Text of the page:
Buying a Car in Costa Rica
When you first arrive, buying a car in Costa Rica may be the farthest thing from your mind, especially since traveling by bus and taxi seems like the easiest option. For one, you don’t have to navigate the poorly maintained and badly sign-posted roads, plus you’re saving yourself a whole lot of money. As your confidence grows though, the expense of buying and maintaining a car is outweighed by your desire to head off the beaten track and the restrictions of bus routes and timetables.
There is a lot of information available online for the process of purchasing a car in Costa Rica — which is a more complicated legal procedure than it is in the United States. However, when all totaled together, buying a car still appears to be a lot easier and cheaper than importing a vehicle.
If you do decide to buy a car in Costa Rica, there are a number of points worth considering:
- the make of car
- availability and cost of parts for that model
- the experience the mechanics may have with your vehicle
The most popular car manufacturers in the country are Japanese (Toyota, Suzuki, Nissan, Mitsubishi and Daihatsu) and Korean (Hyundai, Kia, and, although lesser know, SsangYong). It makes sense to buy one of these popular makes since spare parts are usually reasonably priced and easily available. Logically, mechanics are also used to fixing Japanese vehicles and therefore can do so quickly, cheaply and efficiently. A big bonus of car ownership in Costa Rica is that private mechanics charge about 20-50 percent less than that of what you would pay in the USA!
However, be prepared to search long and hard for a good mechanic and then fight to keep him! They are few and far between! The last time I had my brake pads changed, I was given a handful of nuts that were ‘left over’ after my wheels were put back – hardly reassuring!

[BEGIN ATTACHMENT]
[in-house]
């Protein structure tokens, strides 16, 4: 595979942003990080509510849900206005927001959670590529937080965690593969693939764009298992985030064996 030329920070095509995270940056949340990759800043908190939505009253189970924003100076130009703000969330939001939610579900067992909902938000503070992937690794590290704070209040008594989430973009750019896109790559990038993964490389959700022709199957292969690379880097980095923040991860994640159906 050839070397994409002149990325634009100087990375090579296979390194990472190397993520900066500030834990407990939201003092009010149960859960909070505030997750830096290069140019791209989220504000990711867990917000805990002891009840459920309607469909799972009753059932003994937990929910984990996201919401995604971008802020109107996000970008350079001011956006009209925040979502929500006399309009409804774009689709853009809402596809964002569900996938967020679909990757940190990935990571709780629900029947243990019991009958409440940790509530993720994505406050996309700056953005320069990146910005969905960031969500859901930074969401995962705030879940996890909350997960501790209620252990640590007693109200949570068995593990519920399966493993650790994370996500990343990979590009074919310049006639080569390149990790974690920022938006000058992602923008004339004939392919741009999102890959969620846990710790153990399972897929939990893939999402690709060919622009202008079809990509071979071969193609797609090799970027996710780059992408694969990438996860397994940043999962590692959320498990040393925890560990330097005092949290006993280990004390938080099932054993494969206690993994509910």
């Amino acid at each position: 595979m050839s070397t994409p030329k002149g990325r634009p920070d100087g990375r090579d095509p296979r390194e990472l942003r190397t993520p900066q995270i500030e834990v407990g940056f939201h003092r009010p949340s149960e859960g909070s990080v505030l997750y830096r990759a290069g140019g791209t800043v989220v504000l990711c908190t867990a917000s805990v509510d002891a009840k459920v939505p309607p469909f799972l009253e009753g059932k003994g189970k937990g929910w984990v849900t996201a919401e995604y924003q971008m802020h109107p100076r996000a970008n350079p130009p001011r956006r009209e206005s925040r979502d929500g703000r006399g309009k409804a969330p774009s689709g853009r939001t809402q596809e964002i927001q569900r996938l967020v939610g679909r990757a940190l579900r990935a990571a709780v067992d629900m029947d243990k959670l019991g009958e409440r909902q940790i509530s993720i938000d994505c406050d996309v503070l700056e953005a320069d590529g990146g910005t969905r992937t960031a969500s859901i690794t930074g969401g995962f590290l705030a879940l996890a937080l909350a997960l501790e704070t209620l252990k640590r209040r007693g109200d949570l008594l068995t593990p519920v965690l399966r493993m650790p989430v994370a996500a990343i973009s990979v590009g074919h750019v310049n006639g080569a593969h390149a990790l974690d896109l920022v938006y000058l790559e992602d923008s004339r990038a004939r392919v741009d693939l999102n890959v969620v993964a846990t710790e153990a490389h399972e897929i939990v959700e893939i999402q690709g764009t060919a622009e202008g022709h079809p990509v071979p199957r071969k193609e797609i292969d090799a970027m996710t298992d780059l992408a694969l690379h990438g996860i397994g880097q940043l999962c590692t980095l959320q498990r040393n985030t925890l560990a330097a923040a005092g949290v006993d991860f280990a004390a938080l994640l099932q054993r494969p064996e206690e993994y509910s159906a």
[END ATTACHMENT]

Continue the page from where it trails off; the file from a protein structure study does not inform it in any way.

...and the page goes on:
Here’s a few tips when purchasing a vehicle. Take a mechanic with you when you go to buy a car, not only to have someone qualified to check the vehicle but to have a Spanish speaker too! This might help you look a little less vulnerable — like you are naive enough to be ripped off! Used car salesman are notoriously crooked the world over and nothing makes the dollar signs light up like the arrival of a gringo with pockets stuffed with cash to the gills! So be cautious and compare car prices on sites such as www.crautos.com before you begin your search for your perfect car. Know what you’re getting into before showing up to look at it too!
Car prices are high in Costa Rica due to the import taxes the government heaps on vehicles, but the upside is that vehicles maintain their value and when you are ready to sell, you won’t be losing too much on your original investment. Below is an approximate price guide based on cars advertised for sale on CRAutos and in the local press for March 2011 – check for yourself before buying though:
Budget: Try the Hyundai Elantra or Excel. Older models (early 1990s) can be bought for under $2,000, but expect to pay 3 or 4 times that amount for more recent models. A Suzuki Sidekick from the early nineties will set you back around $5,000 if you need more than a sedan.
Mid-range: A Toyota Yaris can be purchased for half the $20,500 cost of a new vehicle if you look for one that’s about ten years old. A Daihatsu Terios of similar age can be bought for a little less than $10,000, a more up-to-date model usually has a price tag closer to $15,000. A nearly new Suzuki Sidekick can be found at approximately $10,000. A late 1990s Suzuki Grand Vitara can be picked up for around $10,000, but prices rise steeply for newer models.
High: Toyota Prado are popular purchases for those who have large families and tough terrain to cover or if you just want to travel in comfort and style. You will be lucky to find anything priced under $20,000 and should expect to pay somewhere in the region of $45,000 for a more recent model. Expect to pay about $30,000 for a nearly new Suzuki Grand Vitara.
I hope this will help you on your next car buying decision! Drop me a comment below and let me know what you think.
Reporting by Sara Ford
• Freelance writer for Vamos Rent-A-Car